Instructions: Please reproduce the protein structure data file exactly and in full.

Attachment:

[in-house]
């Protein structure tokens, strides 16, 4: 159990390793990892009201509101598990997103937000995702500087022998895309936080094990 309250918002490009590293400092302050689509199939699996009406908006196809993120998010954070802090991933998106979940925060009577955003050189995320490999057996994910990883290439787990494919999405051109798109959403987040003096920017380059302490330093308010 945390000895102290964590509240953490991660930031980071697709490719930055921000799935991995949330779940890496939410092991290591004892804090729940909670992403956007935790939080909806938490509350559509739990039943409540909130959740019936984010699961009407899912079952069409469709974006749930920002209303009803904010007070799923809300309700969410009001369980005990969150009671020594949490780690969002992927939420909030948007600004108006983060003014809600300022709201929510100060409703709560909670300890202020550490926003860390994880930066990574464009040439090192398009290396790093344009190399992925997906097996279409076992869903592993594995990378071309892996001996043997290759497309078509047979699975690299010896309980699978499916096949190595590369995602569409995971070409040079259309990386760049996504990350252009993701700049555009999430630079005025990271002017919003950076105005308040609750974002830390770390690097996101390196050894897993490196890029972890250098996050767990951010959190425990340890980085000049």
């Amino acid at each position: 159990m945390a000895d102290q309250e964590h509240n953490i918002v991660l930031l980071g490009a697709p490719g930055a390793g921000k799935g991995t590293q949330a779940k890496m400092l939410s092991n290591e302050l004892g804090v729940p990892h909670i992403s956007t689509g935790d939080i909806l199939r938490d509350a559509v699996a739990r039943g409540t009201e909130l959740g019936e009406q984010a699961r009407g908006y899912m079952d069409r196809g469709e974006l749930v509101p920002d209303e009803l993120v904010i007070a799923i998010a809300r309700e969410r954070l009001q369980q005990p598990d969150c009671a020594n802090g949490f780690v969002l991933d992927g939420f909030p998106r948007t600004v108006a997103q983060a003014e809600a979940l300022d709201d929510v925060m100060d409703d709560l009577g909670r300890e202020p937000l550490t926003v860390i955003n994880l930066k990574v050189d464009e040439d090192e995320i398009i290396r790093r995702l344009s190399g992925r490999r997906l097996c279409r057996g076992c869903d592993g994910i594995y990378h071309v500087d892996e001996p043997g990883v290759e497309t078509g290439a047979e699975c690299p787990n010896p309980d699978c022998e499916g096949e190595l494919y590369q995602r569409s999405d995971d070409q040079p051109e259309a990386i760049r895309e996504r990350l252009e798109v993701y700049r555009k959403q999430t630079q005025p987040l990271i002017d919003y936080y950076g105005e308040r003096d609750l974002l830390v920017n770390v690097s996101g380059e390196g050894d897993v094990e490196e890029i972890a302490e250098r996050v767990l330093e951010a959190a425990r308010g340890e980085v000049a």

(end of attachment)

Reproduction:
[in-house]
């Protein structure tokens, strides 16, 4: 159990390793990892009201509101598990997103937000995702500087022998895309936080094990 309250918002490009590293400092302050689509199939699996009406908006196809993120998010954070802090991933998106979940925060009577955003050189995320490999057996994910990883290439787990494919999405051109798109959403987040003096920017380059302490330093308010 945390000895102290964590509240953490991660930031980071697709490719930055921000799935991995949330779940890496939410092991290591004892804090729940909670992403956007935790939080909806938490509350559509739990039943409540909130959740019936984010699961009407899912079952069409469709974006749930920002209303009803904010007070799923809300309700969410009001369980005990969150009671020594949490780690969002992927939420909030948007600004108006983060003014809600300022709201929510100060409703709560909670300890202020550490926003860390994880930066990574464009040439090192398009290396790093344009190399992925997906097996279409076992869903592993594995990378071309892996001996043997290759497309078509047979699975690299010896309980699978499916096949190595590369995602569409995971070409040079259309990386760049996504990350252009993701700049555009999430630079005025990271002017919003950076105005308040609750974002830390770390690097996101390196050894897993490196890029972890250098996050767990951010959190425990340890980085000049």
């Amino acid at each position: 159990m945390a000895d102290q309250e964590h509240n953490i918002v991660l930031l980071g490009a697709p490719g930055a390793g921000k799935g991995t590293q949330a779940k890496m400092l939410s092991n290591e302050l004892g804090v729940p990892h909670i992403s956007t689509g935790d939080i909806l199939r938490d509350a559509v699996a739990r039943g409540t009201e909130l959740g019936e009406q984010a699961r009407g908006y899912m079952d069409r196809g469709e974006l749930v509101p920002d209303e009803l993120v904010i007070a799923i998010a809300r309700e969410r954070l009001q369980q005990p598990d969150c009671a020594n802090g949490f780690v969002l991933d992927g939420f909030p998106r948007t600004v108006a997103q983060a003014e809600a979940l300022d709201d929510v925060m100060d409703d709560l009577g909670r300890e202020p937000l550490t926003v860390i955003n994880l930066k990574v050189d464009e040439d090192e995320i398009i290396r790093r995702l344009s190399g992925r490999r997906l097996c279409r057996g076992c869903d592993g994910i594995y990378h071309v500087d892996e001996p043997g990883v290759e497309t078509g290439a047979e699975c690299p787990n010896p309980d699978c022998e499916g096949e190595l494919y590369q995602r569409s999405d995971d070409q040079p051109e259309a990386i760049r895309e996504r990350l252009e798109v993701y700049r555009k959403q999430t630079q005025p987040l990271i002017d919003y936080y950076g105005e308040r003096d609750l974002l830390v920017n770390v690097s996101g380059e390196g050894d897993v094990e490196e890029i972890a302490e250098r996050v767990l330093e951010a959190a425990r308010g340890e980085v000049a």